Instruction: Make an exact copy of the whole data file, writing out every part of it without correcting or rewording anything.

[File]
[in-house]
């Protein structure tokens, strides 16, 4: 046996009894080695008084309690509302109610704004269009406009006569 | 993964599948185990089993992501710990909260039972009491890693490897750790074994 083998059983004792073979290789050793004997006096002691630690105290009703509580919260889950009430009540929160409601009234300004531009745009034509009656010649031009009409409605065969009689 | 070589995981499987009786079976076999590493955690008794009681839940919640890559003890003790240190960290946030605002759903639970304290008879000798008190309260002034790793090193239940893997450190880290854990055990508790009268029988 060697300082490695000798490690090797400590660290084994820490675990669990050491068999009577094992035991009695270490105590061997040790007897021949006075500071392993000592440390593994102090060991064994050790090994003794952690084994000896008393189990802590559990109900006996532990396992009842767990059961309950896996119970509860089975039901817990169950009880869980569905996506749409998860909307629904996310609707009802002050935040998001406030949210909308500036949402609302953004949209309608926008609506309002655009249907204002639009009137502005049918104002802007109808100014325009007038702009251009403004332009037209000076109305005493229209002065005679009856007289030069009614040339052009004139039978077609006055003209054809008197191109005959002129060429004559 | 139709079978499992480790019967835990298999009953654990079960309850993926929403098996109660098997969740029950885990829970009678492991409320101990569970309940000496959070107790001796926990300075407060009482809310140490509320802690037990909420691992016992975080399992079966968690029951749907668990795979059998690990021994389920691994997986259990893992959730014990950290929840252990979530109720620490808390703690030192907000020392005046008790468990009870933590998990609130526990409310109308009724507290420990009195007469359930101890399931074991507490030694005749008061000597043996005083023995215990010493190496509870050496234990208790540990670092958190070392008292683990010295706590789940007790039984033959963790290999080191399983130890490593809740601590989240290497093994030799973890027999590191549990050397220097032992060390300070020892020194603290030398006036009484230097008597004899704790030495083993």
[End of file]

[in-house]
């Protein structure tokens, strides 16, 4: 046996009894080695008084309690509302109610704004269009406009006569 | 993964599948185990089993992501710990909260039972009491890693490897750790074994 083998059983004792073979290789050793004997006096002691630690105290009703509580919260889950009430009540929160409601009234300004531009745009034509009656010649031009009409409605065969009689 | 070589995981499987009786079976076999590493955690008794009681839940919640890559003890003790240190960290946030605002759903639970304290008879000798008190309260002034790793090193239940893997450190880290854990055990508790009268029988 060697300082490695000798490690090797400590660290084994820490675990669990050491068999009577094992035991009695270490105590061997040790007897021949006075500071392993000592440390593994102090060991064994050790090994003794952690084994000896008393189990802590559990109900006996532990396992009842767990059961309950896996119970509860089975039901817990169950009880869980569905996506749409998860909307629904996310609707009802002050935040998001406030949210909308500036949402609302953004949209309608926008609506309002655009249907204002639009009137502005049918104002802007109808100014325009007038702009251009403004332009037209000076109305005493229209002065005679009856007289030069009614040339052009004139039978077609006055003209054809008197191109005959002129060429004559 | 139709079978499992480790019967835990298999009953654990079960309850993926929403098996109660098997969740029950885990829970009678492991409320101990569970309940000496959070107790001796926990300075407060009482809310140490509320802690037990909420691992016992975080399992079966968690029951749907668990795979059998690990021994389920691994997986259990893992959730014990950290929840252990979530109720620490808390703690030192907000020392005046008790468990009870933590998990609130526990409310109308009724507290420990009195007469359930101890399931074991507490030694005749008061000597043996005083023995215990010493190496509870050496234990208790540990670092958190070392008292683990010295706590789940007790039984033959963790290999080191399983130890490593809740601590989240290497093994030799973890027999590191549990050397220097032992060390300070020892020194603290030398006036009484230097008597004899704790030495083993």